A few days ago I picked this picture for a group writing prompt exercise. When I saw it, I immediately recalled a couple of hours I spent walking around that very beach on South Georgia Island ten years ago. I expected to write about the haunting din of penguin trumpeting, the smell of slimy guano, and the incredible sensation of being one of only a few dozen humans among a hundred thousand denizens of the Shanghai of penguindom.
Not surprisingly, when I looked more closely at the picture and began to write, a different story came out:
Sunday, October 16, 2011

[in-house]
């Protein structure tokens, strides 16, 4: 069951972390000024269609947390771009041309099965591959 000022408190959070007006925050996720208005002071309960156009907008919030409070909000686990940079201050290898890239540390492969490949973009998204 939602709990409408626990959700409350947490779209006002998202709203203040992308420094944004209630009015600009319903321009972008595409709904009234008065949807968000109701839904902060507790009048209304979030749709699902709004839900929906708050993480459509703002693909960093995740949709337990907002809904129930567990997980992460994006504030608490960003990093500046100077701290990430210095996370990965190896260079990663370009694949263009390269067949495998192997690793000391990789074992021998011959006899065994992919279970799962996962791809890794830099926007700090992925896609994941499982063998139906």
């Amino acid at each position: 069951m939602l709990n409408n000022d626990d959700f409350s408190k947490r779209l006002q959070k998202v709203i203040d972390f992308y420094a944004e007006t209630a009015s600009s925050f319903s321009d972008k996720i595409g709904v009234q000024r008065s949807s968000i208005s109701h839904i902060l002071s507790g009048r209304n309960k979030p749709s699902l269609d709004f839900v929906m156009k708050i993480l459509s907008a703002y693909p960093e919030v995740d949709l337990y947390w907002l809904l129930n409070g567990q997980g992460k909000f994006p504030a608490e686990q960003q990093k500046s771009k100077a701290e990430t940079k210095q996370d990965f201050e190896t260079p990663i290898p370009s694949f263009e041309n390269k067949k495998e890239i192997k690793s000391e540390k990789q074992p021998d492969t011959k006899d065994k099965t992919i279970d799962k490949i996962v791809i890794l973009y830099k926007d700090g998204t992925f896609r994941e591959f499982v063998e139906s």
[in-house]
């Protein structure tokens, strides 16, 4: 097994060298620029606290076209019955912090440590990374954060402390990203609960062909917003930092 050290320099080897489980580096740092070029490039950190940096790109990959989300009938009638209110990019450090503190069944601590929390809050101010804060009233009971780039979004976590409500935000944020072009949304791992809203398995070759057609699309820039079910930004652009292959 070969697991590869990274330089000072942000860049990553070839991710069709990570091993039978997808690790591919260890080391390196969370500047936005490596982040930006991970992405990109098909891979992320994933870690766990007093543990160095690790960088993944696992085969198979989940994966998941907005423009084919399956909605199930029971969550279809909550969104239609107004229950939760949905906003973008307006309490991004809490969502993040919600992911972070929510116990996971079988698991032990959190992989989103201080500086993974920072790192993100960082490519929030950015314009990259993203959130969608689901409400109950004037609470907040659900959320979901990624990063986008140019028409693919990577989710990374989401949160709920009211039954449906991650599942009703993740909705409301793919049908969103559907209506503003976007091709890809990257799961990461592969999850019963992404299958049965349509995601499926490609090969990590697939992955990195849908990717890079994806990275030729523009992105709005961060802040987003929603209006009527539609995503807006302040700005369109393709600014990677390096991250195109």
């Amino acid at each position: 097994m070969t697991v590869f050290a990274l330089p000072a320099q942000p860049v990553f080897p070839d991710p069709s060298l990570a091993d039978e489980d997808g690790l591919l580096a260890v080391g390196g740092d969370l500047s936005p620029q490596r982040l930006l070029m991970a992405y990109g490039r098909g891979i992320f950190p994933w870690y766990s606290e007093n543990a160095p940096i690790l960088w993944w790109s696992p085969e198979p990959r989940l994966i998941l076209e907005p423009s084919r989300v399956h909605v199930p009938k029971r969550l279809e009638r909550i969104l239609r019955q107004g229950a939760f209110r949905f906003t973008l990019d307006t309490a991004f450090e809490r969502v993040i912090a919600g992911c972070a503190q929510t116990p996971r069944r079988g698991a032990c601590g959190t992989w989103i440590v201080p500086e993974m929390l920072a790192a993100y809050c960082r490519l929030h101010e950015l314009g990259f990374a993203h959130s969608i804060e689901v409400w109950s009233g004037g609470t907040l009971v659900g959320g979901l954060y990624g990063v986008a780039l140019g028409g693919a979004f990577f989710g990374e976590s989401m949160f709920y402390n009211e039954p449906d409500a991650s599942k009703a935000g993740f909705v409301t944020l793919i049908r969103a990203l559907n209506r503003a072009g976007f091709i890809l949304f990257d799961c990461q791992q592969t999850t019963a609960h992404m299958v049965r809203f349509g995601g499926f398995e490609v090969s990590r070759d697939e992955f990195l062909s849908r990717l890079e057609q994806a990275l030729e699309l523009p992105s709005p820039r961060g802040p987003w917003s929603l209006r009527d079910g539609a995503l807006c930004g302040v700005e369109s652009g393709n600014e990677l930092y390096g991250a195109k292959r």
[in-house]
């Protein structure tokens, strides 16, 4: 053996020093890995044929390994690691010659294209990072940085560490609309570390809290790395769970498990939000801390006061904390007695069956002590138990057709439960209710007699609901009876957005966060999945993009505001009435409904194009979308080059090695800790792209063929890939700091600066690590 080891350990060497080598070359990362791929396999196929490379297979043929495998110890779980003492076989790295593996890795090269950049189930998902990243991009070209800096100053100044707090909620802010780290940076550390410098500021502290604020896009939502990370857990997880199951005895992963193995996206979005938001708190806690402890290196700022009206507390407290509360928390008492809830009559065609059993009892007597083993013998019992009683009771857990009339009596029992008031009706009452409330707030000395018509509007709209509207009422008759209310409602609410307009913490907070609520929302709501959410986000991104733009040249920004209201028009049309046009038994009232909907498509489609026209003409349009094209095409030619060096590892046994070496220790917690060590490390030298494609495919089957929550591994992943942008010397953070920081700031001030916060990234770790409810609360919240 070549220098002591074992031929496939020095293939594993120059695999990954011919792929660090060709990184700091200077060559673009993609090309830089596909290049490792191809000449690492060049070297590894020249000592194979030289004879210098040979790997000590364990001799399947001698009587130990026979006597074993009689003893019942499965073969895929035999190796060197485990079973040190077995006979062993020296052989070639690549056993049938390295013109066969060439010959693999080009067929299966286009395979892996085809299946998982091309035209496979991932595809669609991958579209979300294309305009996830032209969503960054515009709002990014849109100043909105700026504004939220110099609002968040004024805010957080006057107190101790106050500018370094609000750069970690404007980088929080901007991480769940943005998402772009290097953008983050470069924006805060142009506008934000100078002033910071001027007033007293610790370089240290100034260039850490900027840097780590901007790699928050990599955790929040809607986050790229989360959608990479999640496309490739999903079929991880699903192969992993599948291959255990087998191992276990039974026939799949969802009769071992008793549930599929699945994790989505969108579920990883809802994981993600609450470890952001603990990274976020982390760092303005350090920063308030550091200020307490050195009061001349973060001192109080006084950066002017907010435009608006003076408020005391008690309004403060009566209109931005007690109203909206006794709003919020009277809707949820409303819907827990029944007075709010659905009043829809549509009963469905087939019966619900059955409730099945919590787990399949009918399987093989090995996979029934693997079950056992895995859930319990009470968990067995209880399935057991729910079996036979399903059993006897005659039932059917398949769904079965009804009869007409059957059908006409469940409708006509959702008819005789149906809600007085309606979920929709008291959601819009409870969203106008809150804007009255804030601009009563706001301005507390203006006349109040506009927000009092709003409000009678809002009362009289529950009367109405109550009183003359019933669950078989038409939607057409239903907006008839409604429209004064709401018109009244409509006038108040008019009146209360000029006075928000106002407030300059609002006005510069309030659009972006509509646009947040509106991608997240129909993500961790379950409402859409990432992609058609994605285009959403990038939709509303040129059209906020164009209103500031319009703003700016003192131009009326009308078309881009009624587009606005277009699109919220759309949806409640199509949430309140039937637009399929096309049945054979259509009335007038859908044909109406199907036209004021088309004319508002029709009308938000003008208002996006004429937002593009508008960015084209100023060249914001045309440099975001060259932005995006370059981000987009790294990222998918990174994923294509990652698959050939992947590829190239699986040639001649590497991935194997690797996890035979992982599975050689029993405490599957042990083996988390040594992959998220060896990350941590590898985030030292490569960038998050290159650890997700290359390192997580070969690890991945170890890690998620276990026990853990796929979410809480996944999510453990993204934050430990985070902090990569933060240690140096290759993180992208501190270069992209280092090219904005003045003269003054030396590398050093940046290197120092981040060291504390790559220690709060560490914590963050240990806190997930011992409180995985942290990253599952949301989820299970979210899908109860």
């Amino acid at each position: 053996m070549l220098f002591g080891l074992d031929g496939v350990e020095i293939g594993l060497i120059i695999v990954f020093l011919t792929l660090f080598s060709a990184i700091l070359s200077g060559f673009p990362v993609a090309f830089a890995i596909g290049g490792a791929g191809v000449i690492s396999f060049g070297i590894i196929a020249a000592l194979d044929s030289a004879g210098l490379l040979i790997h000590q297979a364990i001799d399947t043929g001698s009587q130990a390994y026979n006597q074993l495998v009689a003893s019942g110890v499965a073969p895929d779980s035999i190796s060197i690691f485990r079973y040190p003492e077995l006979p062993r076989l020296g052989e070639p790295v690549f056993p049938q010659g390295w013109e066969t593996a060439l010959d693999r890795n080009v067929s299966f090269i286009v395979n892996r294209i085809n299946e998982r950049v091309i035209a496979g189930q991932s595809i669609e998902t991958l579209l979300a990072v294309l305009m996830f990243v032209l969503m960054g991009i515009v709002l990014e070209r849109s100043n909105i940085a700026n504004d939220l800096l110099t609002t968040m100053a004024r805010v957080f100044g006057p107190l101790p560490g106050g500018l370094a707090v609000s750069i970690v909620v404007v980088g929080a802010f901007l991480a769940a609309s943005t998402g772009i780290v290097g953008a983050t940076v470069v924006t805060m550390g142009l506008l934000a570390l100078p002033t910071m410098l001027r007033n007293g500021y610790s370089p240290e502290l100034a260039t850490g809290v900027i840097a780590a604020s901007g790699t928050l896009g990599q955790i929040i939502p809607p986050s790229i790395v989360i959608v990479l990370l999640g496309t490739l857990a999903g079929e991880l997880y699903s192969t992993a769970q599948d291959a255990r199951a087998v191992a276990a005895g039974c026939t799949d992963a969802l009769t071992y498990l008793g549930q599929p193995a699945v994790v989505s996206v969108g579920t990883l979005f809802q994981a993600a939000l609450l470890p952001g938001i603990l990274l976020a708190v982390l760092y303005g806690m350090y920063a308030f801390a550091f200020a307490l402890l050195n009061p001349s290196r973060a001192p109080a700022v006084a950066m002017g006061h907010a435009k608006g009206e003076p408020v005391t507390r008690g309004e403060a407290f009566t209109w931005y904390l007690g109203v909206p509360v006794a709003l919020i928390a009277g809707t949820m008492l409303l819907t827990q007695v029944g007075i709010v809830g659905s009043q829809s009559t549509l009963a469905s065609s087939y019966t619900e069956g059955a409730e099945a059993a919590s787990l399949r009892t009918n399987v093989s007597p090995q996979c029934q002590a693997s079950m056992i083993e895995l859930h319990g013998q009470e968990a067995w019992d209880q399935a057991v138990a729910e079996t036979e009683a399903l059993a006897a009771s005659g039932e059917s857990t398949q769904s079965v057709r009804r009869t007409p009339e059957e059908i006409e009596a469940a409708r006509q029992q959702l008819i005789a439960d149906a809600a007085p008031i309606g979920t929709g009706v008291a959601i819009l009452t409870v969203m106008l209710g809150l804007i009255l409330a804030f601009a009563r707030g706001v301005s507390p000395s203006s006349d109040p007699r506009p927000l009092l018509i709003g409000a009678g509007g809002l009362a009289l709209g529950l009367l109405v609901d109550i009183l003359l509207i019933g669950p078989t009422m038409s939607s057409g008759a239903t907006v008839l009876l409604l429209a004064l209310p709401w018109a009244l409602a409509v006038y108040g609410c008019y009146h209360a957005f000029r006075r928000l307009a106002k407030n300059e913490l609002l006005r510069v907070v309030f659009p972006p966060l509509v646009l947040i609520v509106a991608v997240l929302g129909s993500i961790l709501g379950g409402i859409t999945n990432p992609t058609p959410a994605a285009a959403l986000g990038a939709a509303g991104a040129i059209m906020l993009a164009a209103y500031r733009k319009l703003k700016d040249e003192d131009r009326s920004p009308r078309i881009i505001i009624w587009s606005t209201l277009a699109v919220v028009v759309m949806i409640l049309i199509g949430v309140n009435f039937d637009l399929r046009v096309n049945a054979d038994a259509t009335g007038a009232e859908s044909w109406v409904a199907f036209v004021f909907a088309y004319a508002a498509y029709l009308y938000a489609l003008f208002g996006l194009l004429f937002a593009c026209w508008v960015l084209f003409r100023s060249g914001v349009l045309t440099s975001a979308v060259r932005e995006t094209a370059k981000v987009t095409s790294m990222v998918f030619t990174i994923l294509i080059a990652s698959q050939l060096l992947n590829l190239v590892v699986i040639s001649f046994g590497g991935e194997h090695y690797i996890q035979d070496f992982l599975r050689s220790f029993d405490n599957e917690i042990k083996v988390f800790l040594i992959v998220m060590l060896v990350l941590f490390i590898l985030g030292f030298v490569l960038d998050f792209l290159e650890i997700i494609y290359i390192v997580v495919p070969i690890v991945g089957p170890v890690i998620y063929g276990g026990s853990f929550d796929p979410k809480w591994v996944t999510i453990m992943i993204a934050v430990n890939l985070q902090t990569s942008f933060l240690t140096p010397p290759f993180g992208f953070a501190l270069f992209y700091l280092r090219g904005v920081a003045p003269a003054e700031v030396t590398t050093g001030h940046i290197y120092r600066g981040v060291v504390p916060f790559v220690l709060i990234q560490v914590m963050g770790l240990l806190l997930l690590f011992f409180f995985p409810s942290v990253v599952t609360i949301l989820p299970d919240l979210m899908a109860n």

My hand had stopped moving while my thoughts followed a tangent. When I noticed this, I resumed writing, picking up in the middle of my abandoned sentence. After writing a few words, I was visually transported into a forest, walking along a brown, fern-edged path shaded by leafy green boughs. The path stretched ahead only a couple of hundred feet before disappearing around a bend. I had no idea where it led.
Wednesday, September 7, 2011
This idea derived from reviewing several podcasts, interviews and other material relevant to the topic of beliefs and transformation. Through this exercise, several things have become clear:
If you aren’t happy with your life as it currently is, do a re-vision and trance-form it. Let your pen rip through the bonds of limiting beliefs, restor(y)ing the magical sense of possibility and wonder you had as a young child.
Sunday, August 28, 2011